Medical respite care helps Michigan’s most vulnerable recuperate after hospitalization

A handful of Michigan facilities offer daily wound care, help filling and taking prescriptions, or support with substance use disorder treatment for those in need.
This article is part of State of Health, a series about how Michigan communities are rising to address health challenges. It is made possible with funding from the Michigan Health Endowment Fund.

Many Michiganders leave the hospital still needing more care than is available or affordable for them. They may need daily wound care, help filling and taking prescriptions, or support with substance use disorder (SUD) treatment. While Medicaid, Medicare, and private insurance may cover some post-acute hospital care, many Michiganders cannot find the support they need to fully recover. 

However, a handful of Michigan facilities offer the support these individuals need, known as medical respite. The National Institute for Medical Respite Care (NIMRC) describes medical respite, also known as recuperative care, as "short-term, residential care that provides a place to rest, recover, and heal to people experiencing homelessness who have been discharged from hospital-level care." In addition, medical respite care connects individuals with other supportive services, such as housing, employment opportunities, and mental health resources.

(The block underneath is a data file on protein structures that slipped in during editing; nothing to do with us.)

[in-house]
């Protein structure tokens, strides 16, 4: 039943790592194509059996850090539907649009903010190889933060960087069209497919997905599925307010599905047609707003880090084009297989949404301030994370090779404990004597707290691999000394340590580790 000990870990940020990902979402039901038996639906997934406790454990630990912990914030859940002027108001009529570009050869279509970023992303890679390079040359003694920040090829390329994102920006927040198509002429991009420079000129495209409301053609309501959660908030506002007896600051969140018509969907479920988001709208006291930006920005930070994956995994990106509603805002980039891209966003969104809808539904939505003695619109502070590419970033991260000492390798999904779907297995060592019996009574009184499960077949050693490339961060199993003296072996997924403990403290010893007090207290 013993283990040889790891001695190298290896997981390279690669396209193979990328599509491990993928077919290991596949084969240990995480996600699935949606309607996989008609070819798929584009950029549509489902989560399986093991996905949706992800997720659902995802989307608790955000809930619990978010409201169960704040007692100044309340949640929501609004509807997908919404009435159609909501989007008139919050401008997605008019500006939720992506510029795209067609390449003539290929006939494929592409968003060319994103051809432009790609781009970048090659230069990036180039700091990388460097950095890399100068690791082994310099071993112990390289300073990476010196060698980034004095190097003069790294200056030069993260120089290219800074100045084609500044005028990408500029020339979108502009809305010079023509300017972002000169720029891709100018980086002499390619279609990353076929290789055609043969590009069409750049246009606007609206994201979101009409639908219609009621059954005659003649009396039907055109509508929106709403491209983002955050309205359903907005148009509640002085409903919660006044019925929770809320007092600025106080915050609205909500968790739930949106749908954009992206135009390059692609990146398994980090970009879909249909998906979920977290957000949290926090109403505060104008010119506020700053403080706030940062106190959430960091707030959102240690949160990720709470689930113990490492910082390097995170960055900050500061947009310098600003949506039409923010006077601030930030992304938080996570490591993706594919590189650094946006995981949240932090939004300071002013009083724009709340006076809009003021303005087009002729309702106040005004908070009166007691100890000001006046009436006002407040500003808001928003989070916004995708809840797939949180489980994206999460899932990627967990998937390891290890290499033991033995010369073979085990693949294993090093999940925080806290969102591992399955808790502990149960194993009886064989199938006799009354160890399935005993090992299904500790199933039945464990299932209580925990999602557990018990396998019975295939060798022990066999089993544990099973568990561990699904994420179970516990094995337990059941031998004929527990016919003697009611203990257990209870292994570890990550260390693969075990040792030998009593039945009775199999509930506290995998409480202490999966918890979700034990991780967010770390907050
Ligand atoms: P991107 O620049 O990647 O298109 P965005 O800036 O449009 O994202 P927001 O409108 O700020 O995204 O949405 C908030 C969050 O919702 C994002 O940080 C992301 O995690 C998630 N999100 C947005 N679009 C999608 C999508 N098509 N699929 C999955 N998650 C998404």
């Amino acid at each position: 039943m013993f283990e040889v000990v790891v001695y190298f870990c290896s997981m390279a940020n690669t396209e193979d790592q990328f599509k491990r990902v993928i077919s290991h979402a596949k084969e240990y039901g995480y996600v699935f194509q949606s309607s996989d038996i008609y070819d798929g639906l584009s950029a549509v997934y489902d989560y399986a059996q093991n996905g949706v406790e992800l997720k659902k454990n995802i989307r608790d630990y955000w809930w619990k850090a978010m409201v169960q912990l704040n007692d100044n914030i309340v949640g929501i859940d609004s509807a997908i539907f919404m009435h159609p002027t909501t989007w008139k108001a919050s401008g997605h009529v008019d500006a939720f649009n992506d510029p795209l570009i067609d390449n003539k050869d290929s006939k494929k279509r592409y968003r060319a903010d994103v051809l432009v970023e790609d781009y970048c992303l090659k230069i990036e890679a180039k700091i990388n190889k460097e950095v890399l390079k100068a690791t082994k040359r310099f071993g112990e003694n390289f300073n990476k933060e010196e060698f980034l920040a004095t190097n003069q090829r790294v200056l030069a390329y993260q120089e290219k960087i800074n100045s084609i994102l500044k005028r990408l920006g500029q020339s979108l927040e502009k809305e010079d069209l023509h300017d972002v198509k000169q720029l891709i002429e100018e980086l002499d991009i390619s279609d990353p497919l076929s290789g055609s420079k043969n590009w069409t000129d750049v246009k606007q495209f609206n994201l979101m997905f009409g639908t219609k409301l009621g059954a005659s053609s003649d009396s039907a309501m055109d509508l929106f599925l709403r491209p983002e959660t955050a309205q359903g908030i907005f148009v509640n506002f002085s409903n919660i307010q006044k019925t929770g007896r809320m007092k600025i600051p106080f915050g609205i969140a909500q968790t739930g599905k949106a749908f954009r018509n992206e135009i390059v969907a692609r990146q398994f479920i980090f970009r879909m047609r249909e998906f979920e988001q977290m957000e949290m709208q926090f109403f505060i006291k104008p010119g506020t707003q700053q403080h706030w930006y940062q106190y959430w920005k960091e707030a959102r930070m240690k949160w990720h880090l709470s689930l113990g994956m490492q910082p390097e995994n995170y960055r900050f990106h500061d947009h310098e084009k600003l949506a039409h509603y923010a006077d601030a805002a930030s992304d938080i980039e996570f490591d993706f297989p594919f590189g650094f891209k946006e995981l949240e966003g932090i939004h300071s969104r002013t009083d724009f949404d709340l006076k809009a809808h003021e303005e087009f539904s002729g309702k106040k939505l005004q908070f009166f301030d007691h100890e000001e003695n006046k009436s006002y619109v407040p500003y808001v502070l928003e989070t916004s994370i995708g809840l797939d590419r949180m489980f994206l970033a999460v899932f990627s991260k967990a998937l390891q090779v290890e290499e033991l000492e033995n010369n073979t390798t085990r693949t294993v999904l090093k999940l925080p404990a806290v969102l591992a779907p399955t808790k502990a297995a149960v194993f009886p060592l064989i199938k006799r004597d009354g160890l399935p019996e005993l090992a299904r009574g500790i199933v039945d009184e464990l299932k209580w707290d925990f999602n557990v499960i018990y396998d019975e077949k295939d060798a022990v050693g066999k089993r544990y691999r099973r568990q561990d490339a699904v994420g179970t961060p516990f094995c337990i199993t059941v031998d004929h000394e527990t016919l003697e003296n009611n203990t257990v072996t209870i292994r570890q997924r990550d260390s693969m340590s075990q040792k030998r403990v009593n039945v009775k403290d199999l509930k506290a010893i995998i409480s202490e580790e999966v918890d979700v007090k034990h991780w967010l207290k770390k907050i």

The Salvation Army operates two medical respite facilities in Michigan, Detroit Medical Respite and Southeast Michigan Medical Respite in Monroe. Michigan’s other two medical respite facilities are HOPE Recuperative Care Center in Pontiac and the Shelter Association of Washtenaw County's Recuperative Care Program in Ann Arbor. According to Jamie Winkler, executive director of the Salvation Army Great Lakes Harbor Light System, the Salvation Army hopes to expand medical respite services into other areas of the state.
A short term residential care room at the Salvation Army's Harbor Light facility in Detroit.
"The last that I heard, there's about 85 medical respite programs across the country. So, in many respects, medical respite is still a little bit of a novelty," Winkler says. "The idea behind medical respite is: what does a hospital do when someone's healthy enough to be discharged from a hospital, but they're homeless or they could become homeless? How does the hospital safely discharge someone?"